Spring Break and Teens

Tomorrow our almost 18-year-old daughter is driving our 13-year-old Honda down to the Florida panhandle for a week in what she thinks will be heaven. Tomorrow her mother begins to worry in earnest. “But, Mom,” she begged, “Lots of kids in my class are going on trips and some don’t even have chaperones!”

My husband and the rest of my family think I have lost my marbles for letting her go, but she is going in a group of only five girls who I know are relatively tame, one of the girls’ parents will be staying in the same condo building, and most importantly they will not be close enough to the dreaded Panama City to want to visit (MTV is there so it will be party city). I do have some faith in my fairly level-headed daughter, but I have also drilled into her head all the horror stories I have ever heard about spring break and have given her all the advice I know of to stay safe. And she’ll be carrying a AAA card in case of auto problems.

All parents have to face that dreaded day when their child turns 18 and expects freedom. My mother would tell my sister and I when we were teens that we were like baby birds wanting to fly, but we just weren’t ready yet and still needed our mother. Now I am the mother bird, hovering and chirping as one of her babies leaves the nest to venture out on its own.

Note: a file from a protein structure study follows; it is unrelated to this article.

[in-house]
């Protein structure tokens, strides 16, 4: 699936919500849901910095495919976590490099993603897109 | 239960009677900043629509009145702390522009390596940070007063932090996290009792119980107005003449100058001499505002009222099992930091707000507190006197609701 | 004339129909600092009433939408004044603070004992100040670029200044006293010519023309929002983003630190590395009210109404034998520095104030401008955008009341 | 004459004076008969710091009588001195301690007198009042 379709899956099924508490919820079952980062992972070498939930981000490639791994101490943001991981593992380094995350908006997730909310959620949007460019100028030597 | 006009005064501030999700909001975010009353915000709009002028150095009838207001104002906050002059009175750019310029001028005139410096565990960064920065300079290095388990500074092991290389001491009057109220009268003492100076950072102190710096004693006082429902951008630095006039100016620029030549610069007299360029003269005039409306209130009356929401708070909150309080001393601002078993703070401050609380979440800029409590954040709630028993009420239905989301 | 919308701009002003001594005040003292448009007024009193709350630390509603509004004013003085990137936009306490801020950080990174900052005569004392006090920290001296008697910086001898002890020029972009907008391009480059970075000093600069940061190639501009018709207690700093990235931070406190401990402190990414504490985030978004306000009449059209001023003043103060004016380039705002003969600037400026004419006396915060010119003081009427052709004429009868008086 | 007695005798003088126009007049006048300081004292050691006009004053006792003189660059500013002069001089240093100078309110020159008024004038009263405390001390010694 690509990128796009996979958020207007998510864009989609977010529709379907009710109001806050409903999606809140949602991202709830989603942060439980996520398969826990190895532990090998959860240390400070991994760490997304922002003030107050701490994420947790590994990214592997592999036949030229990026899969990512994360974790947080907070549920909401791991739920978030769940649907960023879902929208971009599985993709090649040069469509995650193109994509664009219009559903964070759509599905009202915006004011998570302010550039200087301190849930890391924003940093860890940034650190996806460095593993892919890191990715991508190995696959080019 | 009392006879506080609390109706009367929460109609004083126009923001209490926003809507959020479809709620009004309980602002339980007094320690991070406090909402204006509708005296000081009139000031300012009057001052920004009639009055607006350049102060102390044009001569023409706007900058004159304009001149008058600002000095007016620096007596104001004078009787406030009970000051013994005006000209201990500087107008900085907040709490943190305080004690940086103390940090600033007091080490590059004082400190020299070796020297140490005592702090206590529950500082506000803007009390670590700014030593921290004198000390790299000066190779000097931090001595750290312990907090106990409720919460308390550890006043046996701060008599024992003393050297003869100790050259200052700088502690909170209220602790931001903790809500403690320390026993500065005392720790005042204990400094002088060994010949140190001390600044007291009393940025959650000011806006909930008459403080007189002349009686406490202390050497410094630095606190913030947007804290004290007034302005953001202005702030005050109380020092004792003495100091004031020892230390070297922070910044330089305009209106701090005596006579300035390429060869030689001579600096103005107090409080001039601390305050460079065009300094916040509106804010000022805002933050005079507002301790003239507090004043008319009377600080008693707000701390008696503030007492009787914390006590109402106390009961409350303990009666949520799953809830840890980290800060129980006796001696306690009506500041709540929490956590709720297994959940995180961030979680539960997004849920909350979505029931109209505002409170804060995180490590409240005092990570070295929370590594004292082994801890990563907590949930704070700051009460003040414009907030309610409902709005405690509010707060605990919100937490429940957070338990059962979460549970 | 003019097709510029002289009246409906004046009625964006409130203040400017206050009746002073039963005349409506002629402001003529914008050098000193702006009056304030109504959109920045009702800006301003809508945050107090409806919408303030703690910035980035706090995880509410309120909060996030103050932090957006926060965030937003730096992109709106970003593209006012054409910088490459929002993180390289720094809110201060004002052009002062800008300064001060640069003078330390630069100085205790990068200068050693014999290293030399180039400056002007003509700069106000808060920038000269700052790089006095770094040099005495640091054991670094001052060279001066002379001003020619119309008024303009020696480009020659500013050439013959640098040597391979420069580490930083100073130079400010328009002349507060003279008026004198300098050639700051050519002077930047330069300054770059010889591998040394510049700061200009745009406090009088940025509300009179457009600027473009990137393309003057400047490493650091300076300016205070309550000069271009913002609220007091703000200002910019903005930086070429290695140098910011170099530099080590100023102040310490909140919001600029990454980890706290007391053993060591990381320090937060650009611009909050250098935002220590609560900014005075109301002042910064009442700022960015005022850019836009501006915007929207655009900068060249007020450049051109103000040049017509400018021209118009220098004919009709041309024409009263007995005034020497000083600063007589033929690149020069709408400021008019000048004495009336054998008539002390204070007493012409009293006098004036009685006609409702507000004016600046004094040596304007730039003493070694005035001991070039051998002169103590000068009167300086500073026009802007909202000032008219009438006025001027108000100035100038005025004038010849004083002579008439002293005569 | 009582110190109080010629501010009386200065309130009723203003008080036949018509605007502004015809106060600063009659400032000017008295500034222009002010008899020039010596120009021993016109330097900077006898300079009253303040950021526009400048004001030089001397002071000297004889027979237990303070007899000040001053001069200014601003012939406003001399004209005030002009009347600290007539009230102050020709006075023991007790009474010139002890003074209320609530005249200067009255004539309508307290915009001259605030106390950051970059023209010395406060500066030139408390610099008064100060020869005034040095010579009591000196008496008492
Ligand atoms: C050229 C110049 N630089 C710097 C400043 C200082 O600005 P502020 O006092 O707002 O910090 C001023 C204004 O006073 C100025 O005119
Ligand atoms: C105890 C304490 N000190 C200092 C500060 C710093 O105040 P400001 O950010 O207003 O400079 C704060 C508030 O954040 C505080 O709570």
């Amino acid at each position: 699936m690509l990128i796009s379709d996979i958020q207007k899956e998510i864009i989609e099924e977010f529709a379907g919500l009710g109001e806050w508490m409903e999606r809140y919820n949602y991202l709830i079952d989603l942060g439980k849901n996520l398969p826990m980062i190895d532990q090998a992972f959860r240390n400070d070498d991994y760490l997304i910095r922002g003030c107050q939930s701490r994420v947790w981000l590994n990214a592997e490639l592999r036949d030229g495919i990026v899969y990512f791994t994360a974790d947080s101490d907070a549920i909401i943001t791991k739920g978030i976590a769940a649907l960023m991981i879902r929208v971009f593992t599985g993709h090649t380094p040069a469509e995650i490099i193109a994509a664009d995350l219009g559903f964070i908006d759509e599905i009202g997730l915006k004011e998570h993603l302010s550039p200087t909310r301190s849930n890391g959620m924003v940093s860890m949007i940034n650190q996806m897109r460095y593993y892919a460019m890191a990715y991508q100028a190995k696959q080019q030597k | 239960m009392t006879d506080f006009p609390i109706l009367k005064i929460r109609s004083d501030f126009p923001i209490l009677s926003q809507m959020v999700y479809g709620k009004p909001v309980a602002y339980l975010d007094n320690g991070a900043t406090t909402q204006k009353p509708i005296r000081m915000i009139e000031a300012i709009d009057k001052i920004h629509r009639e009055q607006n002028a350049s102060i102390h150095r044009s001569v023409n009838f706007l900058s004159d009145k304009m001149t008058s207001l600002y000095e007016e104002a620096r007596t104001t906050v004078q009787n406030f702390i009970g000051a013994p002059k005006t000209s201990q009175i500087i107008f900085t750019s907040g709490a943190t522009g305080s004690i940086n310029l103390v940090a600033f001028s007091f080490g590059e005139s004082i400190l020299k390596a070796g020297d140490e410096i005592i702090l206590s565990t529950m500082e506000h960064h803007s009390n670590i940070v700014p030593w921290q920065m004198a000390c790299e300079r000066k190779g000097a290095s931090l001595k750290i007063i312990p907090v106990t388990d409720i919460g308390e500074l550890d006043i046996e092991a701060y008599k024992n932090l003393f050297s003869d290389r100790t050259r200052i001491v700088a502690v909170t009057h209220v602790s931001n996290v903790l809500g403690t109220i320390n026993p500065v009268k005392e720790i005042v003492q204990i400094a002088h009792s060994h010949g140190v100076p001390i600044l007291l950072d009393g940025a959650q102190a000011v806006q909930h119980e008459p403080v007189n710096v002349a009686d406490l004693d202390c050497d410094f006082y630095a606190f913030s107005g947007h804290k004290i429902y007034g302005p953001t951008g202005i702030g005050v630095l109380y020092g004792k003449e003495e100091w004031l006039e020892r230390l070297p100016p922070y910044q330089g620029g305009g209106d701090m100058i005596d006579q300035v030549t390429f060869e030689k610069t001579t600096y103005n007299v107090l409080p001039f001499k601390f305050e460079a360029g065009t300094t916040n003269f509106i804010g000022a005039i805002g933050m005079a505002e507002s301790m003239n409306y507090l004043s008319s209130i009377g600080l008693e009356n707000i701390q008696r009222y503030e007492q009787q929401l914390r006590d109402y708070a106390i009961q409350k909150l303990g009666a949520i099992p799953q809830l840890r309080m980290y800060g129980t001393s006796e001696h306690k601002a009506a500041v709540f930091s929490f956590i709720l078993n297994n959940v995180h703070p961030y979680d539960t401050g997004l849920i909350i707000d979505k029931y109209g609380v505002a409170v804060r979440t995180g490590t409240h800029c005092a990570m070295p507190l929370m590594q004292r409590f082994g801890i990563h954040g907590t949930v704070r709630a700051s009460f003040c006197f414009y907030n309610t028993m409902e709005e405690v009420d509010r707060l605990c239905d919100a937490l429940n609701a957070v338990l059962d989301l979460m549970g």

My daughter is very excited about this big trip without her parents, hoping for wonderful memories of friendship and freedom (and shopping) to tide her through the rest of her senior year which seems to drag on and on as she waits for the milestones of graduation and college. My chick is ready to go!

Buk, buk, buk, bukuck! Happy Easter!


About moonbridgebooks

Co-author of Cherry Blossoms in Twilight, a WWII Japan memoir of her mother's childhood; author of Poems That Come to Mind, for caregivers of dementia patients; Co-author/Editor of Battlefield Doc, a medic's memoir of combat duty during the Korean War; life writing enthusiast; loves history and culture (especially Japan), poetry, and cats
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